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Saiidi Zamzam
September 22, 2012 12:47 AM   Subscribe

Liron Peled is a drumming, strumming, throat-singing one-man-band [slyt]
posted by Ritchie (7 comments total) 6 users marked this as a favorite

 
I like it!... The first thing that came to mind was
I would like to hear him and Robert Plant team up with a
version of Kashmir.
posted by quazichimp at 1:23 AM on September 22, 2012


Great stuff. It should be noted there are plenty of other Liron Peled vids on youtube to enjoy once you get the taste (as I just discovered.) Thanks Ritchie!
posted by Nosmot at 1:23 AM on September 22, 2012


I like his frequent use of a nasty buzzing distortion, like digital clipping or a broken speaker.

An interesting direction to see in electronic popular music.
posted by idiopath at 6:22 AM on September 22, 2012


So he also does this low-tech low-fi version of dubstep.

A microphone feeding back through a subwoofer, while sitting inside a drum - ingenious, of course it does that annoying dubstep sound!

I'm enjoying this stuff.
posted by idiopath at 6:29 AM on September 22, 2012 [1 favorite]


There's nothing I like better than a constant E chord for 6 minutes (although he does throw a C chord in there for a second or two after the 4 minute mark. Sheesh.
posted by Seekerofsplendor at 9:21 AM on September 22, 2012


"a constant E chord for 6 minutes"

To me a criticism like this is could be compared to a quantization error.

There are a few different ways, for example, that you can store an image and compress its size. If you try to store writing in jpeg it is too big or looks like shit, if you try to store a realistic natural scene as svg you get the same problem - but svg of text and jpeg of a natural scene work great.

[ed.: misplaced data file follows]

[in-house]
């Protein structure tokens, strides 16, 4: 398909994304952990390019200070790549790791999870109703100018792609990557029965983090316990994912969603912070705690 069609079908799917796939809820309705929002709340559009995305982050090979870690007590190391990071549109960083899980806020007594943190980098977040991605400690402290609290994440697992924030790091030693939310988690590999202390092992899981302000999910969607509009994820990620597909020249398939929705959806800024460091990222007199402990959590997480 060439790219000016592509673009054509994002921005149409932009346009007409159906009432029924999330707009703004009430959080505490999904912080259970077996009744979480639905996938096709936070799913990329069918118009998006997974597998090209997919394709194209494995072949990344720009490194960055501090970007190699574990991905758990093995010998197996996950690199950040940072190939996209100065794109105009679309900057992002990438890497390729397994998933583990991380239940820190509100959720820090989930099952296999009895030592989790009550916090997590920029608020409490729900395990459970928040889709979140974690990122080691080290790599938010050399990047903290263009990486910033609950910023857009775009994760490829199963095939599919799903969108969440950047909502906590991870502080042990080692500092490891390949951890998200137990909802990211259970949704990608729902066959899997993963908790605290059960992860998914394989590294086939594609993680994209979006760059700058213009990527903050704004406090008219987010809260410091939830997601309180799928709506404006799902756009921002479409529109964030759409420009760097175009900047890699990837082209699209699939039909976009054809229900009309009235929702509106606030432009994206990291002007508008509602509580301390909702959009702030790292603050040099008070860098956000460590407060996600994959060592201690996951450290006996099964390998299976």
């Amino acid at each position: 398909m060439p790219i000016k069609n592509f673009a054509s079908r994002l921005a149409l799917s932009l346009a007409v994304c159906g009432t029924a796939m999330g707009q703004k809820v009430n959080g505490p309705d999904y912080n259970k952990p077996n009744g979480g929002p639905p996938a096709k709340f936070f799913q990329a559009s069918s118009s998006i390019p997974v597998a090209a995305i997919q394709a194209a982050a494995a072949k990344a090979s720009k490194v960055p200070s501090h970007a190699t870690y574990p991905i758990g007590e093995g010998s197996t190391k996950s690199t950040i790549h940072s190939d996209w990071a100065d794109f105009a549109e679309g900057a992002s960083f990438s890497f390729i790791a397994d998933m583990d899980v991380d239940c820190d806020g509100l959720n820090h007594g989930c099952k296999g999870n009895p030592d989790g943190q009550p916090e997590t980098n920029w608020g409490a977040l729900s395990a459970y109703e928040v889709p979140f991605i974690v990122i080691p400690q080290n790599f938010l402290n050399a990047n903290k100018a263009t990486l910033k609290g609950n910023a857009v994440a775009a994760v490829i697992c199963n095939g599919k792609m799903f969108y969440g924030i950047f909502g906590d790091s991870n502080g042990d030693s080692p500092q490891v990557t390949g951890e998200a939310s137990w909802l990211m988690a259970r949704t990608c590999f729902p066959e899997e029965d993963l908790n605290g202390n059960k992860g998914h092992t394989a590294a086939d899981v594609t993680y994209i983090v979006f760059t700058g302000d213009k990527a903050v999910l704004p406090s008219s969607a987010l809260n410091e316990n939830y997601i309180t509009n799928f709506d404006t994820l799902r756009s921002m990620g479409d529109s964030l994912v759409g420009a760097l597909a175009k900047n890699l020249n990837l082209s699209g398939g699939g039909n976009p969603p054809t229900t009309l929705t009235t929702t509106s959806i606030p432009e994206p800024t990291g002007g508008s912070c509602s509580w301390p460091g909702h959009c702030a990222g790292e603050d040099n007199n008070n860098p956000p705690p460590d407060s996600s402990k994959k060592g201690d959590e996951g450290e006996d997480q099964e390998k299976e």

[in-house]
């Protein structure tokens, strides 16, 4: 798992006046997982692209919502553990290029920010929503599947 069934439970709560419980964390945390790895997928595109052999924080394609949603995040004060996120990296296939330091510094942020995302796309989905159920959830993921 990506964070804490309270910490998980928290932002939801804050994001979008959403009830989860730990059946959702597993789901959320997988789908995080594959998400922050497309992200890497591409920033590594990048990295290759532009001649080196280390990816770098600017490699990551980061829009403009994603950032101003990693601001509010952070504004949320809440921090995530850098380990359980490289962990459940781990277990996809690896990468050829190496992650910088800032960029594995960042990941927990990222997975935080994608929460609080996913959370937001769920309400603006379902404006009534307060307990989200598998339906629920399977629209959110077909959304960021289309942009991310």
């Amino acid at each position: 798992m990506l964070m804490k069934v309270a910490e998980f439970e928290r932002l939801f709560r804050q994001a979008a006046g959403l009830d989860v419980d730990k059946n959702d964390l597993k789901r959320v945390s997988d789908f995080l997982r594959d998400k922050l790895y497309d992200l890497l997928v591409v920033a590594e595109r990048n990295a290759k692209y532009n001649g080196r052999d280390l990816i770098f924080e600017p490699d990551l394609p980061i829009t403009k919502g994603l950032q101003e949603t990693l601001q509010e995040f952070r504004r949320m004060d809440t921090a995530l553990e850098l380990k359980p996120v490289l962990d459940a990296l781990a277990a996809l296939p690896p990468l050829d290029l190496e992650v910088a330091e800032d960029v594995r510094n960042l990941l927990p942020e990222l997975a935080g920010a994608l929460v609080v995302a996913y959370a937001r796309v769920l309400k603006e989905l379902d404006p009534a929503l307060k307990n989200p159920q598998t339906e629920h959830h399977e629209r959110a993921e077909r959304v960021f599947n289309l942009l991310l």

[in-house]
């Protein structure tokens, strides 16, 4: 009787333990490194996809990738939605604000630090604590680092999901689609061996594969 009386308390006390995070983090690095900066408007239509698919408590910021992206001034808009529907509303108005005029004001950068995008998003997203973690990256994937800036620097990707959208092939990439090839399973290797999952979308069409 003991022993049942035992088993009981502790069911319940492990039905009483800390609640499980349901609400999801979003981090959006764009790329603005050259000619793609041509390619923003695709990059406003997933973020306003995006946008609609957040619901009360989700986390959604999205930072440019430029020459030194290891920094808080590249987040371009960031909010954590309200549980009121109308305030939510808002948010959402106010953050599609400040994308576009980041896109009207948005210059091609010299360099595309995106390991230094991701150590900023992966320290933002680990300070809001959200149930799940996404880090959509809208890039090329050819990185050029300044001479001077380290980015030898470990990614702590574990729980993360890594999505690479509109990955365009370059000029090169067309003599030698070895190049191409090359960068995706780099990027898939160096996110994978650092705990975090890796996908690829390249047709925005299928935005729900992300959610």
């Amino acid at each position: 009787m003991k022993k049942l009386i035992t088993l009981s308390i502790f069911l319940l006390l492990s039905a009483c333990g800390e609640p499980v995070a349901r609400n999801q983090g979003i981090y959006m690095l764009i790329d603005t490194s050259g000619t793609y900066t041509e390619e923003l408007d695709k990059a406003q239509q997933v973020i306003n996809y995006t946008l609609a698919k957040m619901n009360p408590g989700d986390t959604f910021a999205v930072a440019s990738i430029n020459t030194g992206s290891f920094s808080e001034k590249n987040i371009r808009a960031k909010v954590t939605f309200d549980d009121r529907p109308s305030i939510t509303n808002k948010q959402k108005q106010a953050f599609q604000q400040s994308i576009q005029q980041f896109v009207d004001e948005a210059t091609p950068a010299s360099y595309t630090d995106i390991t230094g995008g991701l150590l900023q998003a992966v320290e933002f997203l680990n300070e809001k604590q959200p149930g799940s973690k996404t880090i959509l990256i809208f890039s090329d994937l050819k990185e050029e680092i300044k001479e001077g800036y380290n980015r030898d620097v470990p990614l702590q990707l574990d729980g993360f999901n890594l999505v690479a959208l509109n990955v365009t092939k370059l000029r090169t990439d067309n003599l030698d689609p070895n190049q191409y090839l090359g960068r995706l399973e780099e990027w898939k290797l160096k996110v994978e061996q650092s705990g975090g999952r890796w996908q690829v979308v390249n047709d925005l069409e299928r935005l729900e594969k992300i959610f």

To me, music theory is a compression mechanism, it cuts down most of the information in the audio stream to help you find the significant elements and patterns without having to listen over and over and over to the same piece. To make sense of this music with traditional music theory you will probably end up losing too much information ("one long e chord followed by a c chord"), or you need to look at too many details (the timbre of each instrument is being controlled and evolved in a fairly specific way, which could be expanded into a huge number of melodies if you took the time to look at it that precisely - but this is more time and attention than most people have for a piece of music). There are other ways of analyzing and listening to music, though sadly most are not as codified, precise, and well understood as traditional western music theory. But they are much more generous to work like this that is better enjoyed in terms of rythmic and timbral evolution rather than harmonic analysis.
posted by idiopath at 9:58 AM on September 22, 2012 [3 favorites]


OK, that was impressive.
posted by 3.2.3 at 5:36 AM on September 28, 2012


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